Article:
However, even more thrillingly, the main town on the map itself is Novi Pazar, which will stir the soul of readers of Ruritanian thrillers and Balkan intrigues. The Sandjak of Novi Pazar always sounded as if it were a title, like the Sultan of Zanzibar or the Dame of Sark. But it actually denoted a territory, one of the minor provinces of the Ottoman Empire, which existed for about fifty years from the mid 19th century, and was also coveted by the Austro-Hungarian Empire. It was alluded to in a Saki short story, ‘The Lost Sanjak’. It is also the scene of my own unfinished and possibly unfinishable yarn, ‘The Great Imperial Moustache Wax Conspiracy’, a story, like that of the Giant Rat of Sumatra, for which the world is not yet prepared. Nor the author, for that matter.

This is apparently not a singular piece of accidental printing, for another copy offered online has a dustwrapper printed on the back of a map of Trondheim, and a third has a map of Poland. The book was issued just two years after the end of the Second World War, when paper rationing had been in force, and there were perhaps still scarcities. And detailed maps of potential theatres of operations of the war would no doubt have been produced in quantity. We might reasonably infer that this was simply a shrewd reuse of wartime surplus.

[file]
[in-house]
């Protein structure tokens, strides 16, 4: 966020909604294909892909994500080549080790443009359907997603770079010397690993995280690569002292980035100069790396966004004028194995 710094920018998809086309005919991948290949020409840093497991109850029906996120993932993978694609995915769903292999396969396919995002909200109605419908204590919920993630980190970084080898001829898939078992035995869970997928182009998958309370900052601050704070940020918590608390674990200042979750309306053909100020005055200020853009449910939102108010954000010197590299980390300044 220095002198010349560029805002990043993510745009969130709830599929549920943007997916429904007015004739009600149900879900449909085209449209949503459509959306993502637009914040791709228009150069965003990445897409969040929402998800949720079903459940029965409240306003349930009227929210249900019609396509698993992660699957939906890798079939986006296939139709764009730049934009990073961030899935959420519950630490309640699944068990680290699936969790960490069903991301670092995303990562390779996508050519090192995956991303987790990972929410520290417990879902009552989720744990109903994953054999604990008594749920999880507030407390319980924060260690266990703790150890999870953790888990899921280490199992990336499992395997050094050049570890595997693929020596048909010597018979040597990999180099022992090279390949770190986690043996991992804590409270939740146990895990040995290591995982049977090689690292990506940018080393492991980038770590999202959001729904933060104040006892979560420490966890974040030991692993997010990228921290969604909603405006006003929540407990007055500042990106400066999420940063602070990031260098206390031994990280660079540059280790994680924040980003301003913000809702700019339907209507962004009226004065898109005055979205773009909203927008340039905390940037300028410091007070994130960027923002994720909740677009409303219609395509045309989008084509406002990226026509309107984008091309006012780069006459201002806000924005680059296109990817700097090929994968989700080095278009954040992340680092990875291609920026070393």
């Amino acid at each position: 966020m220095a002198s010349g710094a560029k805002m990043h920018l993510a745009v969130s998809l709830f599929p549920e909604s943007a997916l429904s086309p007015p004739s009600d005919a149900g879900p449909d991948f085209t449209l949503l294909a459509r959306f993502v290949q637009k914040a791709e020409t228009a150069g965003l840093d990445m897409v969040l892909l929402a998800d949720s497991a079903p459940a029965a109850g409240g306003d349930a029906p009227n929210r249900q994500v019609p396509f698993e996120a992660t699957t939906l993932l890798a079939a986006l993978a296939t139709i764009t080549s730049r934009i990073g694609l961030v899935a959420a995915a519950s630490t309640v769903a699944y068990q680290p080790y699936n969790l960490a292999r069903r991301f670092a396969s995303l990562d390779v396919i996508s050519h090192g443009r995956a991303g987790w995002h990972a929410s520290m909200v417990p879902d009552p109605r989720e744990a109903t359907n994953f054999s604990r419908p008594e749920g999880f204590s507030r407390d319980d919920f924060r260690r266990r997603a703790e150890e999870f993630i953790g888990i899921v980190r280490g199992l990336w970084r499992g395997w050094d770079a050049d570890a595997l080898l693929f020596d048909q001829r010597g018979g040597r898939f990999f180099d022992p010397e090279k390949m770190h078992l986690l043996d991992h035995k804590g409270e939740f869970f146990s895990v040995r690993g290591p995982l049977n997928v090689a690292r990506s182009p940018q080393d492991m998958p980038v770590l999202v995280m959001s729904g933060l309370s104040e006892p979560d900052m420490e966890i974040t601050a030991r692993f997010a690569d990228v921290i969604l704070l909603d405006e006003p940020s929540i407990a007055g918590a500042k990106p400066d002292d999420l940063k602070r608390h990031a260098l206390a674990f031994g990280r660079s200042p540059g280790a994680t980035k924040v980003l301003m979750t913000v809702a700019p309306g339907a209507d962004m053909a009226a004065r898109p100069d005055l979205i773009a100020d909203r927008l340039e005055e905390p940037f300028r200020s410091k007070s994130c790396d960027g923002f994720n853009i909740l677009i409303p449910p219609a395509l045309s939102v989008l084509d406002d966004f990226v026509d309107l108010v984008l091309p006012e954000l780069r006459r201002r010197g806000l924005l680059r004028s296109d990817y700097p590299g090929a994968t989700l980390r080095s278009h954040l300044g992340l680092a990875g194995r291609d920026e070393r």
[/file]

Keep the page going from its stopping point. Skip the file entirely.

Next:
It would be tempting to collect multiple copies of the book in order to acquire an unusual selection of mid-20th century maps of Europe. But what if, on closer examination, you then noticed inconspicuous markings on each map, denoting perhaps Cold War safe houses, caches of looted art treasures, or possibly the secret citadels of the last heirs of the Holy Roman Empire?

(Mark Valentine)


  1. Burke wrote another even more curious guide to London, also published by Routledge. For Your Convenience. A Learned Dialogue Instructive to all Londoners and London Visitors overheard in the Thélème Club and Taken down Verbatim. By Paul Pry (1937). The book is a coded dialogue in the “Thélème Club”, in which a young man with a peripatetic knowledge of London tells a much older clubman, Mr. Mumble, where public toilets are to be found throughout central London and mentions the usefulness of “places of that kind which have no attendants afford excellent rendezvous to people who wish to meet out of doors and yet escape the eye of the Busy” (i.e., the police). The repartee between the young new member and Mr. Mumble is a litany of London place names and practical information with occasional, oblique mentions of “another kind of love”. Burke’s pseudonym for this book, Paul Pry, is a knowing allusion to a popular farce of the 1820s, where the eponymous character leaves his umbrella behind and a pretext to return and eavesdrop on conversations. Published when homosexual activity was still a crime in Britain, For Your Convenience is a witty gazetteer and the endpapers by Philip Gough provide the first printed map of “cottages” in London.

    1. How did this "Paul Pry" book become attributed to Thomas Burke? I don't doubt it, but I can't find (on the internet at least) any argument for the attribution. Can you point us to any? Thanks.

  2. Burke acknowledges it briefly in 'Living in Bloomsbury' as 'an unacknowledged thing of my own' (pg 125).